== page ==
My partner did not have any sexual experience until he was almost 30, even though he is not overweight, but is very shy. With some people it might just take longer to find the right person, but that doesn't mean it can't happen!

Also if you are worried that you couldn't find a partner because of your weight, which is purely physical attribute, but you are able to find casual partners, which are usually based on physical attributes, then it would seem people CAN be attracted to you.

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~Kat
Scarleteen Volunteer

Humans are allergic to change. They love to say, "We've always done it this way." I try to fight that. That's why I have a clock on my wall that runs counter-clockwise. - Grace Hopper

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BustaEve
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Thanks Heather for your reply. It reinforced what I was already thinking about the situation.

And thanks KatWA for your uplifting reponse.
I can see what you are saying about the physical attraction and casual partners. I guess I assumed (and I know this is a generalisation) that guys are just eager to be physical with whoever and as long the woman is not actually repulsive than a guy will engage in sexual activity with her.
Also, with these casual encounters, cell numbers are not exchanged so I guess that makes me feel that the guy wasnt really interested in me, just sex. But then again, I suppose my actions give the impression that a casual thing is all I want too.
Thanks to you both for responding.

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Heather
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I'd say that's a pretty biased view of men, and not only isn't true for all of them (any more than it is for all women), that kind of view alone is probably a barrier to healthy relationships for you with them.

So, how are you feeling about all of this now? Do you need help making choices in the most alignment with what you actually want?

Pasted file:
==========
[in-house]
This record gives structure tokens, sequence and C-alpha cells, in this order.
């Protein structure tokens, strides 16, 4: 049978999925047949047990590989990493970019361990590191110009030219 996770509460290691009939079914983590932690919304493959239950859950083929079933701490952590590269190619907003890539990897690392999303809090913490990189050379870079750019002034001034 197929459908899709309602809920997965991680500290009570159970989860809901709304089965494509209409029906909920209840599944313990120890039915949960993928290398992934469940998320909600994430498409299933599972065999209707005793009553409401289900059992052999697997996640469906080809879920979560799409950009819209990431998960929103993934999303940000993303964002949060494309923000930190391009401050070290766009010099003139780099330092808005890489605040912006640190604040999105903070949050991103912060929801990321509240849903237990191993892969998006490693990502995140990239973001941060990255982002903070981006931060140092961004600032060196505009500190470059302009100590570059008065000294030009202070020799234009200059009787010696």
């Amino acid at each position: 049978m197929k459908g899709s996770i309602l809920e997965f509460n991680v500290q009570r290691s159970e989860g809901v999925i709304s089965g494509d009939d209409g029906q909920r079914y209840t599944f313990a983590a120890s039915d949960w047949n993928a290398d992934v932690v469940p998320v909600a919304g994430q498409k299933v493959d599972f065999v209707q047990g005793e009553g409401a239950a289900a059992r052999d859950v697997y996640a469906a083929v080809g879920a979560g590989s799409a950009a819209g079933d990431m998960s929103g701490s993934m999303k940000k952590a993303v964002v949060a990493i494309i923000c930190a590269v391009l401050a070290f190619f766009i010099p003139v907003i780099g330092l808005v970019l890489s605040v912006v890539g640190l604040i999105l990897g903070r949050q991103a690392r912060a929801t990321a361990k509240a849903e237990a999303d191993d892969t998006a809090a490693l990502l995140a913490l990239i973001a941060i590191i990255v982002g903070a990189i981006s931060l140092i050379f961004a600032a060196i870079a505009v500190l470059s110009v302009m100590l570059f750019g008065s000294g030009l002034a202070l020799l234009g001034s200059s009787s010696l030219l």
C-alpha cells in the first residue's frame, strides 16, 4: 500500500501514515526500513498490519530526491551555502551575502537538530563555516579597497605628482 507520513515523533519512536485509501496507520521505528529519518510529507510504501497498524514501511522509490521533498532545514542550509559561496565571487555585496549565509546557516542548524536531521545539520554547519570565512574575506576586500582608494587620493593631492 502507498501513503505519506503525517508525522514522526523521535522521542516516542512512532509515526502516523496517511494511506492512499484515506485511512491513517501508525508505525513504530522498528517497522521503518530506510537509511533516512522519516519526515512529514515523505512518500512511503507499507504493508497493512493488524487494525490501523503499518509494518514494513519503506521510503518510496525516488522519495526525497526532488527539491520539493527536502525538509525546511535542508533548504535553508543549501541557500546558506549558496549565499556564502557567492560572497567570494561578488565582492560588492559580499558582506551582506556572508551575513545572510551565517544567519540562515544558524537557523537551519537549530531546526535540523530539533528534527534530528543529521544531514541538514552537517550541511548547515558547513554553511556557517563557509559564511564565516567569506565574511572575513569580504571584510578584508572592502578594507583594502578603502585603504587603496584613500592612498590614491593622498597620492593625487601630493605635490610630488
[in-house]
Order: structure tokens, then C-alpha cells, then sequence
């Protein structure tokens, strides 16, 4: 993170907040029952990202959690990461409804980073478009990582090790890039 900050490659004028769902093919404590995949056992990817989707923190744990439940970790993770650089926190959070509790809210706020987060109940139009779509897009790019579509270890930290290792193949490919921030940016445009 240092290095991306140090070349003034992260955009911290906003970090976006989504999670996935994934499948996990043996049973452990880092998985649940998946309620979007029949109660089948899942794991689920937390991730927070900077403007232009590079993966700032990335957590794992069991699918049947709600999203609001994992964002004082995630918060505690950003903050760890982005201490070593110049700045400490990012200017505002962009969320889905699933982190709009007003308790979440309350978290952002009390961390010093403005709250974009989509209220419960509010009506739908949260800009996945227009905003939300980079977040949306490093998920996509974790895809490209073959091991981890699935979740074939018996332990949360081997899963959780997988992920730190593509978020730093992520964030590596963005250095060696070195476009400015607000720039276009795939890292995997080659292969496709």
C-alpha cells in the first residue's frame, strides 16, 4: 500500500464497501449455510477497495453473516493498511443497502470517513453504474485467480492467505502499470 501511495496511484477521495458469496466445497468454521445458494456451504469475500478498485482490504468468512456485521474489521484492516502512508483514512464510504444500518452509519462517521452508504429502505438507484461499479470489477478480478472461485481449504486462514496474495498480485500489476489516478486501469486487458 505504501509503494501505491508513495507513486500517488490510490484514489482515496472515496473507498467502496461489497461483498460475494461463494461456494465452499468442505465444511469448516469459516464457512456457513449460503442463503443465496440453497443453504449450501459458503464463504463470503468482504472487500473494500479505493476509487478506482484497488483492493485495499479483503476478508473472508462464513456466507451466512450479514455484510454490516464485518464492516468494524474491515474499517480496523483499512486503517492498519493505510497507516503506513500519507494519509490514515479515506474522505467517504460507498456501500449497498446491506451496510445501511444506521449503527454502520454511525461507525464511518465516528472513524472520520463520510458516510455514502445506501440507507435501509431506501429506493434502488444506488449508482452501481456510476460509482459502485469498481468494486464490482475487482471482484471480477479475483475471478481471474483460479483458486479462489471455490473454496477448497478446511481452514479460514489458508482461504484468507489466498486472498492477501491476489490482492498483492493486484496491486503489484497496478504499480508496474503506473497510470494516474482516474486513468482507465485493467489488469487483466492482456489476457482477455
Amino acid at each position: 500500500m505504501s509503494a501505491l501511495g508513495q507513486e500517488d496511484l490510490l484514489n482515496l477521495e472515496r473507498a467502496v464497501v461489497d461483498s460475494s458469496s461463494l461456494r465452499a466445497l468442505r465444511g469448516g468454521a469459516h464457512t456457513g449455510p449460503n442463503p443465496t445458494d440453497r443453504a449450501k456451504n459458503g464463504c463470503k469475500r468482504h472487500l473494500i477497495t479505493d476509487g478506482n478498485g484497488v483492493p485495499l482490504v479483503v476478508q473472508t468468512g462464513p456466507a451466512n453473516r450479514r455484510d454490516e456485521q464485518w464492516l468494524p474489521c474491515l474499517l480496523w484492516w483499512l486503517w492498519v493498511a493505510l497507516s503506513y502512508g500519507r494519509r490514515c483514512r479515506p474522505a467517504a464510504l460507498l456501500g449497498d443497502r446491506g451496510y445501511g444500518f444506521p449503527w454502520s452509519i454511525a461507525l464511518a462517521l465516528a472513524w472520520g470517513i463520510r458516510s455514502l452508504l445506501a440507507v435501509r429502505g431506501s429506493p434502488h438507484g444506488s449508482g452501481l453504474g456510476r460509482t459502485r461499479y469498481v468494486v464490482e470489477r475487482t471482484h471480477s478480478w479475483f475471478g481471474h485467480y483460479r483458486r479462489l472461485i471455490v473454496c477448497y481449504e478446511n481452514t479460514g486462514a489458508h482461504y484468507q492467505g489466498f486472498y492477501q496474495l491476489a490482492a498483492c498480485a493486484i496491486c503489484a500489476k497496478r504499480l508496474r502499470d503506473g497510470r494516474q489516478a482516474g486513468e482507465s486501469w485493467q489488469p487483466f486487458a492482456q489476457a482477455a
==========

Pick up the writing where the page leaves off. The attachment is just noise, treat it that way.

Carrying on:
--------------------
Heather Corinna, Executive Director & Founder, Scarleteen
About Me • Get our book!
Never doubt that a small group of thoughtful, committed citizens can change the world. Indeed, it is the only thing that ever has. - Margaret Mead

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BustaEve
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I think it would probably be best if I don't engage in casual sex, as although aspects of it are quite enjoyable, if I am truly honest I would prefer to be in a committed (exclusive) relationship with a guy. I would prefer there to be an emotional connection and intimacy which would then form the basis for, and lead to, physical/sexual activity.
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Heather
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That all sounds very clear to me. It's great to get some real clarity around what we really want and to commit to whatever that is for yourselves.

That stated on your part, do you understand that that's totally within your reach, as within it as the sex you've been having that hasn't been in alignment with what you really want?

Since you're voicing some pretty low self-esteem here, my best advice would be to do some work on that before you enter into or pursue intimate relationships. Being in that kind of mindset and way of feeling tends to make intimate relationships very difficult and precarious, and can also make finding possibilities harder, since it is awfully tough to have that kind of relationship with someone who doesn't have real love for themselves first. It can also make it a lot easier to wind up in unhealthy or abusive relationships.